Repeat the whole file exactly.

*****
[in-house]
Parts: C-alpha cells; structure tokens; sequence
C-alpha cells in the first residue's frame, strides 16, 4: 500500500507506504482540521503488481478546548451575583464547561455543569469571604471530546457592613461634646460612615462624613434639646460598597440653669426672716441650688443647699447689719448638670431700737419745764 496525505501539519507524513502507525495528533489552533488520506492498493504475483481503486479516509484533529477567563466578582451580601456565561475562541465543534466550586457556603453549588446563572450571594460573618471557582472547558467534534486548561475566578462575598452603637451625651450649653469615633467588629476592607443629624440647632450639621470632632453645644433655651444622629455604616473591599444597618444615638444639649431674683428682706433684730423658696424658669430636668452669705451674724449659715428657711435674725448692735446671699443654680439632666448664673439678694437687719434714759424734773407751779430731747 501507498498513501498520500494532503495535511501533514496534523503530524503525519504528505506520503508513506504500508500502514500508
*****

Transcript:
[in-house]
Parts: C-alpha cells; structure tokens; sequence
C-alpha cells in the first residue's frame, strides 16, 4: 500500500507506504482540521503488481478546548451575583464547561455543569469571604471530546457592613461634646460612615462624613434639646460598597440653669426672716441650688443647699447689719448638670431700737419745764 496525505501539519507524513502507525495528533489552533488520506492498493504475483481503486479516509484533529477567563466578582451580601456565561475562541465543534466550586457556603453549588446563572450571594460573618471557582472547558467534534486548561475566578462575598452603637451625651450649653469615633467588629476592607443629624440647632450639621470632632453645644433655651444622629455604616473591599444597618444615638444639649431674683428682706433684730423658696424658669430636668452669705451674724449659715428657711435674725448692735446671699443654680439632666448664673439678694437687719434714759424734773407751779430731747 501507498498513501498520500494532503495535511501533514496534523503530524503525519504528505506520503508513506504500508500502514500508